PostPosted: Tue Dec 17, 2013 10:14 am 
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Location: Houston, Texas
OK that is a cheap kit!

So why cant i find the same kits for sale in the US?

Chris i need your Google Fu!

I have a modified version of the 1400 E Hawk, although i haven't flown it yet, its still stuck in a bloody shipping container somewhere!!

Ben

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 Post subject: Re: hotliner question...
PostPosted: Tue Dec 17, 2013 11:53 am 
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Location: West sussex, UK
Do you want me to find out what shipping would be to the US? I would be happy to post to you mate.

Sent from my C6603 using Tapatalk


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 Post subject: Re: hotliner question...
PostPosted: Tue Dec 17, 2013 12:05 pm 
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Thanks for the offer but i have too much else going on at the moment

I don't need another project

BUT!

I may take you up on that offer sometime in the future!

Cheers

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Home of Burnt Wood RC The Splinter-T, Splinter-V Mini Multi's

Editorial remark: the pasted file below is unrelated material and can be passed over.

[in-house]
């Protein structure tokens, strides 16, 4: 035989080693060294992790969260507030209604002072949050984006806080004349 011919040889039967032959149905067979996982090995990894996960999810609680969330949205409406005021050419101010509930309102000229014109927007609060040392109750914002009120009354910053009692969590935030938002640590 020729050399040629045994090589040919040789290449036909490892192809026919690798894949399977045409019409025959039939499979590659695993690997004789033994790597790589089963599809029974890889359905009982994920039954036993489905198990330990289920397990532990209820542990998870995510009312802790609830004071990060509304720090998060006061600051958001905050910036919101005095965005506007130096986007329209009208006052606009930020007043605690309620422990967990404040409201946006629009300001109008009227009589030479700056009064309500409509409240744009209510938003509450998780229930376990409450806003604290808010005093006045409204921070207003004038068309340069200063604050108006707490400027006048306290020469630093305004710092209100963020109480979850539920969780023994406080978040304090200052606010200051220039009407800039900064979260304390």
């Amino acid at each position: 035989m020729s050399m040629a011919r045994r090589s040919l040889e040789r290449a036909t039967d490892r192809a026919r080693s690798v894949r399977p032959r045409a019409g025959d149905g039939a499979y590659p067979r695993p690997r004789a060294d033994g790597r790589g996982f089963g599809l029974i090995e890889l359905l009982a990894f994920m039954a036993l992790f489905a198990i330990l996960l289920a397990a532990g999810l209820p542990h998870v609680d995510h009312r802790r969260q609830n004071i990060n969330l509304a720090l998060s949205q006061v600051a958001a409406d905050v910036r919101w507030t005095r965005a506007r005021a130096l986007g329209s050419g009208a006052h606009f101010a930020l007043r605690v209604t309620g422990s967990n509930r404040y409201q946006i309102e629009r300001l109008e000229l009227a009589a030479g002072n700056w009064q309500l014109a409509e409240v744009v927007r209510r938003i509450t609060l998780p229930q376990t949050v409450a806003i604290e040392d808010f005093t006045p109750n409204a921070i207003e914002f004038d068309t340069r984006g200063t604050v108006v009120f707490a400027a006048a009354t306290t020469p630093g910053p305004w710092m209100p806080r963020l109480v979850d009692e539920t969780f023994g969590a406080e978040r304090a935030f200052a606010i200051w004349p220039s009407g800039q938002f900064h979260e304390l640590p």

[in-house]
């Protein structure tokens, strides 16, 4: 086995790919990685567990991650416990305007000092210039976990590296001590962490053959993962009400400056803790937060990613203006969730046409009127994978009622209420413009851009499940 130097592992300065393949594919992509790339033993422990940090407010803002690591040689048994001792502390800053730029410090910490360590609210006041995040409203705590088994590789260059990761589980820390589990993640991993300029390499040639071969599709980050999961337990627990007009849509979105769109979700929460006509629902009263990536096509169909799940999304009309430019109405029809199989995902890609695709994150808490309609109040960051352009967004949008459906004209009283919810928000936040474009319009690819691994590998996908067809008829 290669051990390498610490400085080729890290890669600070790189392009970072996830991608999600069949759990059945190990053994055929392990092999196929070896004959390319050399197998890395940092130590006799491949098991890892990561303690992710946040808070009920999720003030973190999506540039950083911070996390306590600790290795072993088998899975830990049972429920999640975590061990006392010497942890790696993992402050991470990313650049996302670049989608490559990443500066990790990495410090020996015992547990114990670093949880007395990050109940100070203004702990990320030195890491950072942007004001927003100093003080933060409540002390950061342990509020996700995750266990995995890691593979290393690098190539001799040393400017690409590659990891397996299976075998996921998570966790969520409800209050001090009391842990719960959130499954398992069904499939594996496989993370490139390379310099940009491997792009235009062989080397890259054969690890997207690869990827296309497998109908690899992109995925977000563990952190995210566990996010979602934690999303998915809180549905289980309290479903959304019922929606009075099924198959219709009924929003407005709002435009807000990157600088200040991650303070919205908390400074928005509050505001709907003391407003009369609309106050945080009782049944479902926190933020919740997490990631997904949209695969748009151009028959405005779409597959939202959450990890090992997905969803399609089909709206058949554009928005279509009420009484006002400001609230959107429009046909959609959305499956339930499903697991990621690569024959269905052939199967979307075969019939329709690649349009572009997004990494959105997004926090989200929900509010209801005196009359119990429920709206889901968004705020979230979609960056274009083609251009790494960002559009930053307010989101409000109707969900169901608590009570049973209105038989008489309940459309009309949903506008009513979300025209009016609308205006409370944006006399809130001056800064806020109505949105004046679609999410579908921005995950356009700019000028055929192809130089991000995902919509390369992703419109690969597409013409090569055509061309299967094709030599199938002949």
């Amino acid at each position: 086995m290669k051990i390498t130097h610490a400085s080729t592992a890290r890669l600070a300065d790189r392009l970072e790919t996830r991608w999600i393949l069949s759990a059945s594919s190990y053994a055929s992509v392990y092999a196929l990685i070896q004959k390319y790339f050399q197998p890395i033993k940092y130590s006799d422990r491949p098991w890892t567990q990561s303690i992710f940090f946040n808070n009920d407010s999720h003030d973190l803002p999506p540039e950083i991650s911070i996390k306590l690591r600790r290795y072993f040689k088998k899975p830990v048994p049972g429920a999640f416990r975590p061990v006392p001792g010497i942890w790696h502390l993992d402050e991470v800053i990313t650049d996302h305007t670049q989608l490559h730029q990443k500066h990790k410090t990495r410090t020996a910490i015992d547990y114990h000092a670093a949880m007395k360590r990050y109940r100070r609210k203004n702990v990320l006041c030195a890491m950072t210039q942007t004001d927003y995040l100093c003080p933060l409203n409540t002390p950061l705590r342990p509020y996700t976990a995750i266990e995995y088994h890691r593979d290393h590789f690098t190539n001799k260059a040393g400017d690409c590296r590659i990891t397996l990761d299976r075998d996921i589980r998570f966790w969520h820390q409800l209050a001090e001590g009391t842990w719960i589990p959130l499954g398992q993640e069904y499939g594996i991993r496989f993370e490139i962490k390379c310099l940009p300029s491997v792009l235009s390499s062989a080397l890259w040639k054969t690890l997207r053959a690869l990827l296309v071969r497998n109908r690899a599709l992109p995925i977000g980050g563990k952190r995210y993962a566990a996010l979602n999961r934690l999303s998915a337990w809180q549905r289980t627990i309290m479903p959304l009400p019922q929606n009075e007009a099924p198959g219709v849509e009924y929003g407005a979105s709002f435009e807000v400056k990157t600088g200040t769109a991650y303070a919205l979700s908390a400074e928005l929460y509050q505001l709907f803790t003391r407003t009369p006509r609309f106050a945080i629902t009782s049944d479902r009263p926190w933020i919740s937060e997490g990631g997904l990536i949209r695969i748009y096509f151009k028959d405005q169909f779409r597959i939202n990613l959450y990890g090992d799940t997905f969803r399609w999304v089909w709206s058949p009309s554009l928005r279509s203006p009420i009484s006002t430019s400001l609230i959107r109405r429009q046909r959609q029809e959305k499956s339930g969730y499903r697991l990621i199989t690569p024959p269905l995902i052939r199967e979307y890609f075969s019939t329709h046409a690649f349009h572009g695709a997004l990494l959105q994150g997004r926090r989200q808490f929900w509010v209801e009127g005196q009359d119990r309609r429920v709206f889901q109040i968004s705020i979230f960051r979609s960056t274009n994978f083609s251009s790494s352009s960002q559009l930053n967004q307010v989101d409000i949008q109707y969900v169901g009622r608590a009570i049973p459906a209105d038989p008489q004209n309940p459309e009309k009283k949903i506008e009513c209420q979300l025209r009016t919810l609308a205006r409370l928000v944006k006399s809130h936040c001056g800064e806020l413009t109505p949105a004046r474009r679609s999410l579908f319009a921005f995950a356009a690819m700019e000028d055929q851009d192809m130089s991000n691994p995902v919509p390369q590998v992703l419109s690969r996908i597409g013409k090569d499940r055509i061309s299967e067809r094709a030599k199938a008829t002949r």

Blade 450 Franken Heli
68" Velox Electric
TT eHawk 1400
K&A Models Mk 24 Spitfire
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 Post subject: Re: hotliner question...
PostPosted: Wed Dec 18, 2013 2:12 am 
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Location: West sussex, UK
JustPlaneChris wrote:
If the tail is made from flat balsa, you'd simply slice out a section at about 25% chord and glue in a same-thickness slice of spruce. It just stiffens it up span-wise. The fiberglass cloth (ideally with the weave at a 45 degree bias) will give it torsional rigidity.

You're right, you don't want to spin a folder at those kinds of speeds, that's why hotliners use large diameter high pitch folding props and geared power systems. 200+ watts per pound will make it entertaining.

Here's the thing: You don't want to choose your power system with the idea of going fast with the motor ON, the motor is just for climb! All hotliners will over-run the prop and typically go faster with the motor off and prop folded.



is gearing down necessary now with modern brushless motors or is it a way to get the torque up on a weak motor due to the narrow confines of the nose?

I will see if I can find a 28mm 300w motor with a KV of around 1500 does that sound like a good starting place? the motor KV and prop size is where I am struggling I am ok with the little inrunners running a 5x4 or similar I can see how that works, but what revs do you look for on a 12" folding prop?